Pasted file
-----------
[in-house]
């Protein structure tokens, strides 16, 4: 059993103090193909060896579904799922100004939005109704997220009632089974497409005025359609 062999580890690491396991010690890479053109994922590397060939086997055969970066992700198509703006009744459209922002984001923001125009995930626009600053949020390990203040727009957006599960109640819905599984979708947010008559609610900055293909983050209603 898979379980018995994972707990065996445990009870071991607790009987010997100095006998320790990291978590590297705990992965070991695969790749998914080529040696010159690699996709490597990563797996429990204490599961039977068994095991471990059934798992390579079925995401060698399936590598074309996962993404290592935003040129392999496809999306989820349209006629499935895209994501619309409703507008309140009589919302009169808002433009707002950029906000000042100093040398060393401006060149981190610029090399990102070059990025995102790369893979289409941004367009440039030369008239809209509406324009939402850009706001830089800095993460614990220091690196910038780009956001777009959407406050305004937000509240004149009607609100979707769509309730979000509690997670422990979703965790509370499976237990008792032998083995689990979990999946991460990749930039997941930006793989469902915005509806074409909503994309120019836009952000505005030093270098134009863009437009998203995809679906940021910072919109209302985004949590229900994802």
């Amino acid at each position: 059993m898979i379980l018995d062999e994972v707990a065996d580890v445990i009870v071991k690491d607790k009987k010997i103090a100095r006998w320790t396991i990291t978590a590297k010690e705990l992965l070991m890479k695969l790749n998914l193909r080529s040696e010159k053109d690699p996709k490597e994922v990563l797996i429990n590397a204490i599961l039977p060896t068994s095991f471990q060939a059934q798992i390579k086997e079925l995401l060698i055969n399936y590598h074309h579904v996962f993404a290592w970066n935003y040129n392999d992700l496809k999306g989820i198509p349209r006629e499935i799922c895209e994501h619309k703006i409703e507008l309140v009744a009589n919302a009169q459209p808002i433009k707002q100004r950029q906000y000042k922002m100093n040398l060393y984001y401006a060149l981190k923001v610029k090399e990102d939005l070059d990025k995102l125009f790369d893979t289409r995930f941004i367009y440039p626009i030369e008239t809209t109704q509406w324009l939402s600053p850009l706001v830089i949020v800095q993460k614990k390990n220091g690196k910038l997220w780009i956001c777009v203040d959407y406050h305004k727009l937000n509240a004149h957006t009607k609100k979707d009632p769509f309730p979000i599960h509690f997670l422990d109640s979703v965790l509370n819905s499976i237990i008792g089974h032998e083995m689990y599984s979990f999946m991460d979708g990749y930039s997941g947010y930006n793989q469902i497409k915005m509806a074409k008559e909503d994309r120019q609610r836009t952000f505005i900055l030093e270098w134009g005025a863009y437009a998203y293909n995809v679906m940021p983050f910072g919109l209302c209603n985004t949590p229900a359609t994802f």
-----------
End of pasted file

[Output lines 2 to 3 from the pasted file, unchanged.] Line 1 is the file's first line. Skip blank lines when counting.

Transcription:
């Protein structure tokens, strides 16, 4: 059993103090193909060896579904799922100004939005109704997220009632089974497409005025359609 062999580890690491396991010690890479053109994922590397060939086997055969970066992700198509703006009744459209922002984001923001125009995930626009600053949020390990203040727009957006599960109640819905599984979708947010008559609610900055293909983050209603 898979379980018995994972707990065996445990009870071991607790009987010997100095006998320790990291978590590297705990992965070991695969790749998914080529040696010159690699996709490597990563797996429990204490599961039977068994095991471990059934798992390579079925995401060698399936590598074309996962993404290592935003040129392999496809999306989820349209006629499935895209994501619309409703507008309140009589919302009169808002433009707002950029906000000042100093040398060393401006060149981190610029090399990102070059990025995102790369893979289409941004367009440039030369008239809209509406324009939402850009706001830089800095993460614990220091690196910038780009956001777009959407406050305004937000509240004149009607609100979707769509309730979000509690997670422990979703965790509370499976237990008792032998083995689990979990999946991460990749930039997941930006793989469902915005509806074409909503994309120019836009952000505005030093270098134009863009437009998203995809679906940021910072919109209302985004949590229900994802």
């Amino acid at each position: 059993m898979i379980l018995d062999e994972v707990a065996d580890v445990i009870v071991k690491d607790k009987k010997i103090a100095r006998w320790t396991i990291t978590a590297k010690e705990l992965l070991m890479k695969l790749n998914l193909r080529s040696e010159k053109d690699p996709k490597e994922v990563l797996i429990n590397a204490i599961l039977p060896t068994s095991f471990q060939a059934q798992i390579k086997e079925l995401l060698i055969n399936y590598h074309h579904v996962f993404a290592w970066n935003y040129n392999d992700l496809k999306g989820i198509p349209r006629e499935i799922c895209e994501h619309k703006i409703e507008l309140v009744a009589n919302a009169q459209p808002i433009k707002q100004r950029q906000y000042k922002m100093n040398l060393y984001y401006a060149l981190k923001v610029k090399e990102d939005l070059d990025k995102l125009f790369d893979t289409r995930f941004i367009y440039p626009i030369e008239t809209t109704q509406w324009l939402s600053p850009l706001v830089i949020v800095q993460k614990k390990n220091g690196k910038l997220w780009i956001c777009v203040d959407y406050h305004k727009l937000n509240a004149h957006t009607k609100k979707d009632p769509f309730p979000i599960h509690f997670l422990d109640s979703v965790l509370n819905s499976i237990i008792g089974h032998e083995m689990y599984s979990f999946m991460d979708g990749y930039s997941g947010y930006n793989q469902i497409k915005m509806a074409k008559e909503d994309r120019q609610r836009t952000f505005i900055l030093e270098w134009g005025a863009y437009a998203y293909n995809v679906m940021p983050f910072g919109l209302c209603n985004t949590p229900a359609t994802f």